Natsuki is an avid smoker, a punk rock enthusiast, a gifted hair stylist by trade, and a global YouTube superstar. Natsuki: The Movie peeks behind the curtain of internet celebrity, and delivers a raw and confessional tale of a life in transition.
He might have over 20 million views from eager online audiences around the world, but Natsuki largely leads an isolated existence of routine and tireless work. His YouTube persona is an alternate reality. On this online platform, he is outspoken, lively, and eccentric. But this stands in stark contrast to his daily grind. He maintains an exhaustive work schedule in the Japanese beauty industry - 15 hours a day, six days a week - and he's starting to sense a mid-life weariness due to his lack of travel experience and outside stimulation.
The film accompanies him as he attempts to cleanse and reinvigorate himself by embarking on a much needed European vacation. He's armed with an unusual bucket list itinerary, including stops at Stonehenge, the Eiffel Tower, and the grave of Sid Vicious. He wants to sky dive and consume a genuine fish and chips meal by the sea. Things don't go exactly as planned during the trip, but that's part of the fun.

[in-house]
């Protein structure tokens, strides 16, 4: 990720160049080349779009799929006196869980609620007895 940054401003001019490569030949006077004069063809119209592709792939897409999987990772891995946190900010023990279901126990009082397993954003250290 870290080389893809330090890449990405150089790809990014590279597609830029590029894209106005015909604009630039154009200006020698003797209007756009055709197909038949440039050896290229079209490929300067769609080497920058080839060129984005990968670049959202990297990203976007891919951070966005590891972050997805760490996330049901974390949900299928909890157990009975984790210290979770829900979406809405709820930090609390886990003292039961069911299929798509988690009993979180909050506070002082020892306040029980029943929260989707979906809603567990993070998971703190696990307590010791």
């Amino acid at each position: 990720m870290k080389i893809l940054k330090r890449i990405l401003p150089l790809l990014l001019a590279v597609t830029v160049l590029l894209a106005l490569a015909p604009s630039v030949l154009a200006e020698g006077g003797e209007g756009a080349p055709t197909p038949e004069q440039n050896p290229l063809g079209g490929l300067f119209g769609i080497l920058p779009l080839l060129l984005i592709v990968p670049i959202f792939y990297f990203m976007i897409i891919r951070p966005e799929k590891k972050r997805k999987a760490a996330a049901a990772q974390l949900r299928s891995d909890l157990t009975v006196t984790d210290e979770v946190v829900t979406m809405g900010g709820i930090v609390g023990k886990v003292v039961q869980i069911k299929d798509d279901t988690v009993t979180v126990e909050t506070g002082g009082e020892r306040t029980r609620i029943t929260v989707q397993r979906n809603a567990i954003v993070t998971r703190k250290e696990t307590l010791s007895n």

During his adventures, we get an authentic feeling of Natsuki's easygoing humor, his openness to new experiences, and his unique and awe-struck view of unfamiliar environments. He also sets out to test the scope of his fandom. Will random Londoners recognize him on the street? The filmmakers update his YouTube subscribers through every step of his journey, which takes the trip to unexpected and spontaneous directions.
The film is a celebration of our need for outside stimuli. Natsuki gives his online viewers a taste of life in a distant part of the world through his blog, and it is through that same platform that he investigates another region of the world for himself. He returns from his trip refreshed; his adventures have imbued him with a renewed creative energy.
Natsuki: The Movie is a charming portrait of a playful and searching personality.
Directed by: Chris Broad